The Hippo


Apr 18, 2019








Dan Blakeslee. Courtesy photo.

Granite State Music Festival

When: Saturday, June 20, and Sunday, June 21
Where: Kiwanis Waterfront Park, 15 Loudon Road, Concord
Tickets: $40/weekend, $25/single day; kids under 17 half price with adult ticket purchase
More: for full lineup and schedule

Sound weekend
Region’s best at Granite State Music Festival

By Michael Witthaus

Now in its fourth year, the Granite State Music Festival is a two-day celebration of New Hampshire music and arts, with an assist from regional talent and a national headliner the cherry atop an entertainment sundae. The 2015 edition happens Saturday, June 20, and Sunday, June 21, with a local focus even stronger than past events.

American Idol sensation and Derry native Alex Preston tops the bill on Day 1. Amy Helm & The Handsome Strangers will close out the weekend with a set featuring songs from her eagerly anticipated debut solo album. Helm is a founding member of roots band Ollabelle and daughter of Band legend Levon.
Attendees of last April’s New England Music Awards will have a sense of déjà vu on Saturday —  the lineup is a who’s who of winners and nominees. Soulful rocker Ben Knight kicks off the festival with a Saturday noon performance, followed by Lizzy Marella; both are Best New Act shortlisters. Best in New Hampshire band Gretchen & the Pickpockets play midday, with Best Not Broken, also nominated in that category, following. 
The lead-in to Preston’s closing set is Rock Act of the Year We Were Astronauts and Pop Act of the Year Pat & the Hats, with double winner Will Dailey (Album and Song of the Year) playing in between.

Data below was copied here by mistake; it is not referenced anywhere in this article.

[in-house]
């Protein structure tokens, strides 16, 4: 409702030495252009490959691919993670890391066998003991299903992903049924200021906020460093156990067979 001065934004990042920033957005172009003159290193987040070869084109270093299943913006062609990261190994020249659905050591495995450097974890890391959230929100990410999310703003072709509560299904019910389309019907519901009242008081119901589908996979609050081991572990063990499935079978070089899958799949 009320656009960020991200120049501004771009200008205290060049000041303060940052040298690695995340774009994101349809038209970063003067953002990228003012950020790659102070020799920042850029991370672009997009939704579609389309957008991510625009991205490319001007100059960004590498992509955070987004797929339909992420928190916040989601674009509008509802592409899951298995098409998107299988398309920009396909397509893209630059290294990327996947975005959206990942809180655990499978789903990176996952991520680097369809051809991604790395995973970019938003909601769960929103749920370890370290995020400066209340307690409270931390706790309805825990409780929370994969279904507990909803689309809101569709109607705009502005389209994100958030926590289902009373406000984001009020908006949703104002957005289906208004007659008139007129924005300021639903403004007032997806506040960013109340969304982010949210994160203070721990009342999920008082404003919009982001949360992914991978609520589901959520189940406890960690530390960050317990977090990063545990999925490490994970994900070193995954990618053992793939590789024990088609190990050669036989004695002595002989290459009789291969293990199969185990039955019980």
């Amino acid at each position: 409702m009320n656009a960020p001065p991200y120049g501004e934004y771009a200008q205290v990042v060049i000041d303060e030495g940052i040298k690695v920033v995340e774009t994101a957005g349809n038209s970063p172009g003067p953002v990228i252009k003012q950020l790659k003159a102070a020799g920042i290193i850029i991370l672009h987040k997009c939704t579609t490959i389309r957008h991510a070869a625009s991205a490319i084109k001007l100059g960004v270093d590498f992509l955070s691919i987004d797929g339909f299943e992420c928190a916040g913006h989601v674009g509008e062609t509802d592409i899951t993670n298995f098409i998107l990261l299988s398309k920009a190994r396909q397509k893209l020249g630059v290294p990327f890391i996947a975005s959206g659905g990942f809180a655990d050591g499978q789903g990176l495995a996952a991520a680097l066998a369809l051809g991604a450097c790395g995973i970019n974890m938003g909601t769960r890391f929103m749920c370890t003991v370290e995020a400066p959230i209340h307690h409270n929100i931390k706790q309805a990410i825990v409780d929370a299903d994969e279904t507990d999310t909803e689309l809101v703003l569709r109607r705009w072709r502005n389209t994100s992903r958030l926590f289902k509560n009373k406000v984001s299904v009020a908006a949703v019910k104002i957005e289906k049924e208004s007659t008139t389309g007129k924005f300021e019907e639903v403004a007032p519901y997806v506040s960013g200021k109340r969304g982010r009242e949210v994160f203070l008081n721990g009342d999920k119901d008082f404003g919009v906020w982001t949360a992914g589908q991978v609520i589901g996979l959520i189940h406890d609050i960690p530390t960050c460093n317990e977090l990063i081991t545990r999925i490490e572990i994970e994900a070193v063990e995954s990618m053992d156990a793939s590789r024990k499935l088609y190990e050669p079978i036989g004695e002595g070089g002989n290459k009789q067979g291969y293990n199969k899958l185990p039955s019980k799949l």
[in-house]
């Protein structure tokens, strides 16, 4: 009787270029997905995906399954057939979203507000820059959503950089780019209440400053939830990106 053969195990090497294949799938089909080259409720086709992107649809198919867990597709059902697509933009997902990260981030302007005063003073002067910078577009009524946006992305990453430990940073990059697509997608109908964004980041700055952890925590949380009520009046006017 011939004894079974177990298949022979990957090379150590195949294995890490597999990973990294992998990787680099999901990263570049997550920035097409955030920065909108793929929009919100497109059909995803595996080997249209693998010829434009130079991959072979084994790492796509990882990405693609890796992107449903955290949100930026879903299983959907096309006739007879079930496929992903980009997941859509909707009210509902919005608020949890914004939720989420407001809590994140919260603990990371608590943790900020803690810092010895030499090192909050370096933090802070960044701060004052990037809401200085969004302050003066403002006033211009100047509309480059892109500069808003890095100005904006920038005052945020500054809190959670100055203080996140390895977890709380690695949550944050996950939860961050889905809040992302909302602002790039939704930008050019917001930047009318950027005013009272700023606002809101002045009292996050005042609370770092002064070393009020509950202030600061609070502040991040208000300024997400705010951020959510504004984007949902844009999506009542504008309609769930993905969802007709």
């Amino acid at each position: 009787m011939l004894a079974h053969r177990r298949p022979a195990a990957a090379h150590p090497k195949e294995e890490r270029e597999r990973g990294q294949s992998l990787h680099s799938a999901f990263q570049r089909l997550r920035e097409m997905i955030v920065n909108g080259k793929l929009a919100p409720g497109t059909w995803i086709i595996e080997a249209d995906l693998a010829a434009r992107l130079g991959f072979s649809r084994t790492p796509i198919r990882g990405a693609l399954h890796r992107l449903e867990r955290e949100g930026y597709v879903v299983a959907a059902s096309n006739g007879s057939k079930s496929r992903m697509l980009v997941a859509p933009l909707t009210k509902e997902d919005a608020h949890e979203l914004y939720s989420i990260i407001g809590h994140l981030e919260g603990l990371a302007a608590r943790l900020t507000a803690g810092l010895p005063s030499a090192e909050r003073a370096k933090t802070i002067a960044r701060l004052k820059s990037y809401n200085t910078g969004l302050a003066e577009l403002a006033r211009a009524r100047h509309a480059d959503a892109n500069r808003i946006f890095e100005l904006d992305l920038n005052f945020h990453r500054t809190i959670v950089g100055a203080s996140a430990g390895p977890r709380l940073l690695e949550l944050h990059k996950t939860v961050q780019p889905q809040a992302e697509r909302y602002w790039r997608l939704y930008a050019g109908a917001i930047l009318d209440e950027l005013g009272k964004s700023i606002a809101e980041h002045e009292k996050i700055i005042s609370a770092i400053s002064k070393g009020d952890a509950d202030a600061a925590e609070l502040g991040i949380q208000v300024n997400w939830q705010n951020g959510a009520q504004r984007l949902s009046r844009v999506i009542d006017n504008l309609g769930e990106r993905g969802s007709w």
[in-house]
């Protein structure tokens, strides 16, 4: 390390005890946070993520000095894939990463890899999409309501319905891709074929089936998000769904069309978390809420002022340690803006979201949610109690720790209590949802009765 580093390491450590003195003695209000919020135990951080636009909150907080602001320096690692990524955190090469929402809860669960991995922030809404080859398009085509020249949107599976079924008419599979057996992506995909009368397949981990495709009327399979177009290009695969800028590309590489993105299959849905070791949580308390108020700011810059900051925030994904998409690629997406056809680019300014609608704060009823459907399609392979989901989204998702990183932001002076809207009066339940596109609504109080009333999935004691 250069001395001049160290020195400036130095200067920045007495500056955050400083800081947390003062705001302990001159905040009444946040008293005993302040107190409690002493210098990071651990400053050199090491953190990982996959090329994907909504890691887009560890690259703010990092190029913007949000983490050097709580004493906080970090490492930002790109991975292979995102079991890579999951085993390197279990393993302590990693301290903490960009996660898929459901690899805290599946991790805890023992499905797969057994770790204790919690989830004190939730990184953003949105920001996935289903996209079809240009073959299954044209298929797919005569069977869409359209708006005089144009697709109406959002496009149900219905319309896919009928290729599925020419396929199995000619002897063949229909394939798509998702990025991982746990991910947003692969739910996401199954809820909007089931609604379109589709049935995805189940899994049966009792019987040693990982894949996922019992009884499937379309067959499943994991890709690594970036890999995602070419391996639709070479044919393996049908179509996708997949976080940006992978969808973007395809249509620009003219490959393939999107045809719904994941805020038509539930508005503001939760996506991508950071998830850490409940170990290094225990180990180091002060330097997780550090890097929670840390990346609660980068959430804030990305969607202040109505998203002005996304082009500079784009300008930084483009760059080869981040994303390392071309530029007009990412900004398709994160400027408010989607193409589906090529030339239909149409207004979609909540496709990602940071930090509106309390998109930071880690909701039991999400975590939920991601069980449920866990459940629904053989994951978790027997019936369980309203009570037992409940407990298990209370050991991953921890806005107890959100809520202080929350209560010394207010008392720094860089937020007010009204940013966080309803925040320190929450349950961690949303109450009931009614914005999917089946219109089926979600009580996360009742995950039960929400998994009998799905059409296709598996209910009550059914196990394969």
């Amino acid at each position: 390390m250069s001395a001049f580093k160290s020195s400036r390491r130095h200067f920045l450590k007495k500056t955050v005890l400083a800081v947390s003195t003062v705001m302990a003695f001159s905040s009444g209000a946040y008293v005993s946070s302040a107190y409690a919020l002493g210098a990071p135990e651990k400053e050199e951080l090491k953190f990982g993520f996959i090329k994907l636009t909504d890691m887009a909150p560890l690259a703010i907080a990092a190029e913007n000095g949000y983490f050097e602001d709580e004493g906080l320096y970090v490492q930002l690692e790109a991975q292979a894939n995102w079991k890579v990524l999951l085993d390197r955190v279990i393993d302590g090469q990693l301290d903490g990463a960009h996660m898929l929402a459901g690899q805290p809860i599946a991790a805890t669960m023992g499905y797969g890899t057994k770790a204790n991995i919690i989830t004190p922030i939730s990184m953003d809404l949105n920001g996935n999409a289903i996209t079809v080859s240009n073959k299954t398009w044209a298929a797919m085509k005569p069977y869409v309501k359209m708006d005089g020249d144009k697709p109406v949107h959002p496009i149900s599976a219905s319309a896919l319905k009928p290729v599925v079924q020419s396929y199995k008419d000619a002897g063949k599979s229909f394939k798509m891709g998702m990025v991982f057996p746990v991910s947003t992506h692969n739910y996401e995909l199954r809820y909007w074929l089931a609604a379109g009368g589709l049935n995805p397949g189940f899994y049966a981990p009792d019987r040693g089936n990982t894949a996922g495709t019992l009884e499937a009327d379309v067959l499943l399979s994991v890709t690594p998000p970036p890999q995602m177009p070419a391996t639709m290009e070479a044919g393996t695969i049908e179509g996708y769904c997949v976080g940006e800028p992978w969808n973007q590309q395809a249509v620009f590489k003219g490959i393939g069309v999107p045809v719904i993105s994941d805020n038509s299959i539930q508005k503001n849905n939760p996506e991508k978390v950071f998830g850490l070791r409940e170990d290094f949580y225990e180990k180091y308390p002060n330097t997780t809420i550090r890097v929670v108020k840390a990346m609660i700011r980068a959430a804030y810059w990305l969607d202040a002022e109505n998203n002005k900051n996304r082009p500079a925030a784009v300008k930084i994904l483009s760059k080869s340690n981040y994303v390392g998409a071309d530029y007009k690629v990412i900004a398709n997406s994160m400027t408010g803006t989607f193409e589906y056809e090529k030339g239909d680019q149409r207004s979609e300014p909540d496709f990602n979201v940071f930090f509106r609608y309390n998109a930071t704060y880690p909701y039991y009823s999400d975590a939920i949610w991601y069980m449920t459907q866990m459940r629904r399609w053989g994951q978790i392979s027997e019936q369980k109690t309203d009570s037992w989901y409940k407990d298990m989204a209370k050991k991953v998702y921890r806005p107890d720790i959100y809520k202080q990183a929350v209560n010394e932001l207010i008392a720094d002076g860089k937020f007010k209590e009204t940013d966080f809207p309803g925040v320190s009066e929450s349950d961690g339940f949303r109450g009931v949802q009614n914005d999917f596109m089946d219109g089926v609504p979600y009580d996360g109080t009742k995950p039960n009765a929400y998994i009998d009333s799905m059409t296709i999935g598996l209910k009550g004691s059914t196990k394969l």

NEMA representation continues Sunday with nominees Freevolt, winners Dusty Gray Band, and past champs Mallet Brothers Band playing the penultimate set. Earlier in the day, Male Performer of the Year Dan Blakeslee will entertain the crowd.
Blakeslee is a 20-year veteran of the regional scene. Born and raised in South Berwick, Maine, he cut his teeth playing Seacoast clubs. An inveterate busker, he will turn up on a subway platform or a street corner as quickly as a room like the Blue Mermaid or Salt hill Pub. Recently, he played a unique hybrid of the two.
Porch Fest is an annual event in his home town of Somerville, Mass., with neighborhood residents providing ad hoc stages for pop-up performances. In early years, 10 to 20 people showed up for the roaming performances. This year, crowds were in the hundreds. 
“That was so amazing, oh my God,” Blakeslee said in a recent phone interview. “There are 250 or more porches in Somerville and a lot of people that host are musicians … there were groups with maps walking around; this year was over the top.”
The rootsy singer/songwriter’s NEMA win follows a prize for Best Folk Act at last year’s Boston Music Awards.
“It blew me away, I had no clue it was coming; it kind of freaked me out,” said Blakeslee of his most recent feat. “I really got emotional inside. It’s been such a long journey [and] it’s nice when this happens once in a while to let you know you are on the right path and affecting people.”
Blakeslee is both a musician and a visual artist; he’s drawn album covers, posters and T-shirts. He’s perhaps best-known for the exploding head logo adorning cans of Heady Topper IPA, the world’s cultiest beer. His lithographs hang in galleries, homes and nightclubs throughout the region.
The lifestyle is both rewarding and draining.
“I’m so incredibly grateful and thankful, but you still have to work really, really hard,” said Blakeslee. “I used to go to bed at 3 or 4 a.m. and get up at 10 to start in again. … I have the dual career — full-time art and full-time music — so that’s sort of like an overtime thing with both. I do 60 hours of music in a week, and at least 40 for the art.” 
As seen in the June 18, 2015 issue of the Hippo.

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